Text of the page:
It’s a familiar story to anyone who tries to track federal grants-in-aid spending, which is controlled not by elected officials who are supposed to be responsive to voters, but by a large faceless and mostly unaccountable bureaucracy.

“Some of the worst, most inefficient bureaucracies I’ve heard about over the years include HUD and the Bureau of Indian Affairs,” said Edwards. “Personally, I find it sickening that these bureaucracies aren’t responsive to the citizens and journalists.”

Dave Daley is a reporter for the Wisconsin Policy Research Institute’s Project for 21st Century Federalism (wpri.org). He was a statehouse and federal courts reporter for the Milwaukee Journal Sentinel.

Posted in Resources

PIO Censorship in the Era of Trump

Kathryn FoxhallBy Kathryn Foxhall
SPJ’s FOI Committee

President Trump has already labeled major press outlets the “fake news media” and the “enemy of the people.” His administration has blocked major news outlets from a briefing because it didn’t like what they published.

With that in mind, the public should understand “censorship by PIO” at the federal level: For years, in many federal agencies, staff members have been prohibited from communicating with any journalist without notifying the authorities, usually the public information officers. And they often are unable to talk without PIO guards actively monitoring them.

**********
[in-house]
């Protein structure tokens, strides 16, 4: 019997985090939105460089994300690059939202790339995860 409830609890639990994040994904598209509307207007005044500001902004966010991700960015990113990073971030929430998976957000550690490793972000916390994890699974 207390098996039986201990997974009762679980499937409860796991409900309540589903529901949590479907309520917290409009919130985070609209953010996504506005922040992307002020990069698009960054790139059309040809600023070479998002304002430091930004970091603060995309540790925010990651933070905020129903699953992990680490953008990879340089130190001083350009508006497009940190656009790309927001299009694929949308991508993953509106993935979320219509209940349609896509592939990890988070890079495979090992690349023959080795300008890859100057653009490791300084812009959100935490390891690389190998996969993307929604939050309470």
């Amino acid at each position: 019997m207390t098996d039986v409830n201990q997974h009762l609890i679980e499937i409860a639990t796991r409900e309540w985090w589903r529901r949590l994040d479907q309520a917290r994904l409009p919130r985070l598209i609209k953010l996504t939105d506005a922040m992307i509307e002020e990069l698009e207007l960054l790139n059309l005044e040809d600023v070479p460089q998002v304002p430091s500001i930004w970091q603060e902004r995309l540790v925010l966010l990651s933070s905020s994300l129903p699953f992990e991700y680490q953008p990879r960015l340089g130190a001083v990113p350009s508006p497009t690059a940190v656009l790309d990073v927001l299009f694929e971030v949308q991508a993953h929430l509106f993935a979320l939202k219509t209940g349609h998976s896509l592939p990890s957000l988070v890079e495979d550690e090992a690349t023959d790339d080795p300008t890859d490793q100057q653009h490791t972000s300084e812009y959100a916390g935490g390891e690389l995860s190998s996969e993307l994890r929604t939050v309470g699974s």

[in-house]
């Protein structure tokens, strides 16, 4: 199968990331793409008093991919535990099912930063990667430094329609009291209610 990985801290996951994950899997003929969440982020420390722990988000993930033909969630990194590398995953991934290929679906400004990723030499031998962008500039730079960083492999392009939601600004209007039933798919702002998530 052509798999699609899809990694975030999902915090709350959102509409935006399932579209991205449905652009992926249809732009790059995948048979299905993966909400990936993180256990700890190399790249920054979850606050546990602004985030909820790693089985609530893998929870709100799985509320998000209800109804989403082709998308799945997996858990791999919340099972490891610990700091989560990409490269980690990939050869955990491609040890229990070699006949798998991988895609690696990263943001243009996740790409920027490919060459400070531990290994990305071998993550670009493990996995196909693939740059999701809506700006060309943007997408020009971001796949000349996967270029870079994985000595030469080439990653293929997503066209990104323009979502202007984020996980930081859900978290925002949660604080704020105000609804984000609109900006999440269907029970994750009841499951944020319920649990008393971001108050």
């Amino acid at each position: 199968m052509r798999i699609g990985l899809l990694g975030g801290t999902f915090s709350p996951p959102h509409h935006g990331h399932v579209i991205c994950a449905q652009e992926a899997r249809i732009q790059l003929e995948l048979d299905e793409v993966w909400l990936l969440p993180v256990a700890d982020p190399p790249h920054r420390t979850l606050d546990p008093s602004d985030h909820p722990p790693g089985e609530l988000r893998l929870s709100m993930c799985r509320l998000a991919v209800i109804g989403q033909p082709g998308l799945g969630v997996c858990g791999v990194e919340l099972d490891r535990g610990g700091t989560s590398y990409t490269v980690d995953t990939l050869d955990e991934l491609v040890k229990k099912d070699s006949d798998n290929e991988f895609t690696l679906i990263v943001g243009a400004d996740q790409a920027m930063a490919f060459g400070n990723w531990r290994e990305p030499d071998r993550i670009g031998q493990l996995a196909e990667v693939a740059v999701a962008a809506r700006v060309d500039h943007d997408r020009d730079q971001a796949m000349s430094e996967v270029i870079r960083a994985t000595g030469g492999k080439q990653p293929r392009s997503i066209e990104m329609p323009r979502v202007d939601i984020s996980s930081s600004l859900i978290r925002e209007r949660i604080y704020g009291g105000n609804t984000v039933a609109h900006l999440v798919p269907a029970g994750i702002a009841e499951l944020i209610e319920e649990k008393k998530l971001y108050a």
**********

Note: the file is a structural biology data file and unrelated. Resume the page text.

Now, conversations will be approved or blocked by people appointed by the Trump Administration, some of them political operatives.

The information about the “administrative state” that impacts our lives constantly is under these controls. They also cover much of the data through which we understand our world and our lives.

In January, according to the Washington Post: “Trump called the government’s job numbers ‘phony.’ What happens now that he is in charge of them?”

Some of us may feel less comfortable with Trump people controlling this information flow. But actually a surge in these controls has been building in the federal government and through the U.S. culture for two decades or more.

In many entities, public and private, federal, state, and local those in power decree that no one will talk to journalists without notifying the PIO. Congressional offices even have the restrictions.

They are convenient for bosses. Under that oversight staff people are unlikely to talk about all the stuff that’s always there, outside of the official story.